The Effectiveness of Sun-Protective Clothing: Does It Really Work? - UVX Clothing

The Effectiveness of Sun-Protective Clothing: Does It Really Work?

Understanding UPF Clothing

UPF stands for ultraviolet protection factor and is used to measure the sun protection provided by fabrics. Unlike regular clothes, which typically have a low UPF, UPF clothing is designed with a different weave and special fabrics to create a stronger barrier against the sun's rays. It offers a higher level of protection by blocking UV light that can penetrate through the micro holes in regular clothing or even travel through light-colored shirts.

Choosing the Right UPF Rating

When purchasing sun-protective clothing, it's important to look for a higher UPF rating. A UPF rating of 30, for example, means that only 1/30th or 3.33% of UV rays can pass through the fabric. The highest rating is UPF 50+, which allows less than 2% of UV rays to penetrate. To ensure quality, the Skin Cancer Foundation recommends choosing clothing with a UPF of 30 or higher. Such clothing usually comes in various options like shirts, leggings, and hats, resembling activewear or athleisure.

Longevity of Sun-Protective Clothing

Sun-protective clothing, like any other fabric, will gradually deteriorate with frequent use. However, it is reasonable to expect such apparel to last for approximately two to three years. Some garments may use a finish to achieve their UPF rating, and it's advisable to check the label for information on the number of washes the rating remains effective. The protective finish can diminish after each wash, affecting the garment's overall sun protection.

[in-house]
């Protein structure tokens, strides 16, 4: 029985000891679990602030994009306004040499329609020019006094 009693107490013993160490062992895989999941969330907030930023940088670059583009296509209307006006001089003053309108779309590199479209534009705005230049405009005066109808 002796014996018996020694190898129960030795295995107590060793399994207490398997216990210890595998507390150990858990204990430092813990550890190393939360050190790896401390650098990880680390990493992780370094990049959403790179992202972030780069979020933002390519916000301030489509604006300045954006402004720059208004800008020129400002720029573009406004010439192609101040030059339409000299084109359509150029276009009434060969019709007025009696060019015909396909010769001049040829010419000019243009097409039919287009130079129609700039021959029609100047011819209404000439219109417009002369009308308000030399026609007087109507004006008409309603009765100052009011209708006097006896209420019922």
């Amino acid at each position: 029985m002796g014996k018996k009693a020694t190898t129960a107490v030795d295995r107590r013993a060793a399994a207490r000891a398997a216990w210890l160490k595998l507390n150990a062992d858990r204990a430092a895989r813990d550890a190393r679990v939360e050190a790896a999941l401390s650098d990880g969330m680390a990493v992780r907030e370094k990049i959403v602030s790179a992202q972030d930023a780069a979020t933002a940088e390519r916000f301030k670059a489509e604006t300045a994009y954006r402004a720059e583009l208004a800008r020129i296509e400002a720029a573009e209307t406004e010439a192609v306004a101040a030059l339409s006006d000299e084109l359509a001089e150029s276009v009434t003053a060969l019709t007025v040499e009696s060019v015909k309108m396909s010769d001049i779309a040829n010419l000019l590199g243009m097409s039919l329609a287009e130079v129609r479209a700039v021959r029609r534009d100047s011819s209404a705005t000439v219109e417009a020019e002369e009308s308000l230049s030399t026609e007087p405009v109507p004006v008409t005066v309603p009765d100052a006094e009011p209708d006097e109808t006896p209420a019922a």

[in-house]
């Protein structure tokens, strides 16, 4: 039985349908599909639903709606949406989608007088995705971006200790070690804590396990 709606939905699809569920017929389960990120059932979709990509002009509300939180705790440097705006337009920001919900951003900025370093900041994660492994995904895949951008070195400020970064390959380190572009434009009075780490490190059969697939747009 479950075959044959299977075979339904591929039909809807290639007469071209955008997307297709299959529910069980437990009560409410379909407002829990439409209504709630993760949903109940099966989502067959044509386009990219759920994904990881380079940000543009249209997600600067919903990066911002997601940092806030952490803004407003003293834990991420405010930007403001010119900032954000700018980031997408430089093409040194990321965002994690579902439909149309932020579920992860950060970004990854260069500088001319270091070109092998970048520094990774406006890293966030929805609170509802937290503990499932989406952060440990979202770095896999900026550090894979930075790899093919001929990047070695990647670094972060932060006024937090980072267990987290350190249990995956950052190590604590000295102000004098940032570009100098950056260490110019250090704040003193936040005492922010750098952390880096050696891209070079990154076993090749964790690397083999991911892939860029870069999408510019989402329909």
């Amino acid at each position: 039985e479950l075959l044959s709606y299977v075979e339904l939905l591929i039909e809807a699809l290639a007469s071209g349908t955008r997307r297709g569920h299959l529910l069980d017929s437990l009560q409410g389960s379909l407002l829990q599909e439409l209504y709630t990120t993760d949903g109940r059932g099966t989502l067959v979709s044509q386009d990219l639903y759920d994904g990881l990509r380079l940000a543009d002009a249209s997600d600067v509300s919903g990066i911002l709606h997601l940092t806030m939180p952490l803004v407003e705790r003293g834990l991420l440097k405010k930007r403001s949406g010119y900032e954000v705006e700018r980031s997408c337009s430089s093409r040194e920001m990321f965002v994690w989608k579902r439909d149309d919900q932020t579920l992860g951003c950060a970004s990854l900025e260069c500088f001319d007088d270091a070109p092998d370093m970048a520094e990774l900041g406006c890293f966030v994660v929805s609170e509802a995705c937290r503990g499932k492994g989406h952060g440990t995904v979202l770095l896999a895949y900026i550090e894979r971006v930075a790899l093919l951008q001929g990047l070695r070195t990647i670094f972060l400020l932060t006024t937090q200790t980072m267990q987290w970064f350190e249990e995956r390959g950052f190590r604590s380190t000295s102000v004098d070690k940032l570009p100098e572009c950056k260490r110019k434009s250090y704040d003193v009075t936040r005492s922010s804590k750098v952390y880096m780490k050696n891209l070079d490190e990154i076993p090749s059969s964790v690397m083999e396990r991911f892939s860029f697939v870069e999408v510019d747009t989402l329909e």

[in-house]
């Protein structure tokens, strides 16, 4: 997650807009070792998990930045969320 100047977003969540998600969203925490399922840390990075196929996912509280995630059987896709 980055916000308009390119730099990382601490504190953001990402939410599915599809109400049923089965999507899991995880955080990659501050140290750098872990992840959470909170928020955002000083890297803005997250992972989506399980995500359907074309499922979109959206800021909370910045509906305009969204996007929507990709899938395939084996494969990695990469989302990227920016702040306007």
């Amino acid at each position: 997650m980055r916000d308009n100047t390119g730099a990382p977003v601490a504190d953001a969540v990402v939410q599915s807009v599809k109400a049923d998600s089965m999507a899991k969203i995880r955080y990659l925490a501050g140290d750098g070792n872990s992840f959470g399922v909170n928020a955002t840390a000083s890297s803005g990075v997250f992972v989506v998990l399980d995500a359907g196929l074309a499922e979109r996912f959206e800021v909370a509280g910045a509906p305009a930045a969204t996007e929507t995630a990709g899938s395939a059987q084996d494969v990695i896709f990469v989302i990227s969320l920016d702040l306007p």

Additional Considerations for Sun Protection

Apart from UPF, there are other factors to consider when seeking effective sun protection:

  • Dark Colors: Opt for dark-colored clothes such as black, brown, navy, dark green, or burgundy. These colors help prevent UV rays from reaching the skin, providing additional protection.
  • Tightly Woven Fabrics: Choose clothing made with tightly woven fabrics like wool, denim, and canvas. Such materials allow less UV light to pass through. If you can't see through the fabric, it's an indication of better UV protection.
  • Synthetic Fibers: Instead of natural fabrics like cotton and hemp, select clothes made from synthetic fibers such as polyester and nylon. These materials offer superior UV protection compared to their natural counterparts.

    The Role of Sunscreen

    While sun-protective clothing can provide extensive coverage, certain areas of the body, like the hands, neck, and face, may still be exposed to UV rays. Therefore, it is recommended to combine sunscreen with sun-protective clothing for optimal protection. Applying sunscreen to exposed areas helps prevent sunburn and reduces the risk of skin cancer. It's important to note that most sun-protective fabrics have a UPF of 50 or higher, surpassing the typical SPF of sunscreen.


    Sun-protective clothing, with its higher UPF rating and specialized fabrics, offers an effective barrier against harmful UV rays. By selecting the appropriate UPF rating, considering additional factors like fabric color and tightness of weave, and combining it with sunscreen for exposed areas, you can significantly enhance your sun protection. Remember to consult a dermatologist or healthcare professional for personalized advice and recommendations regarding sun protection. Stay safe and enjoy the sun responsibly!

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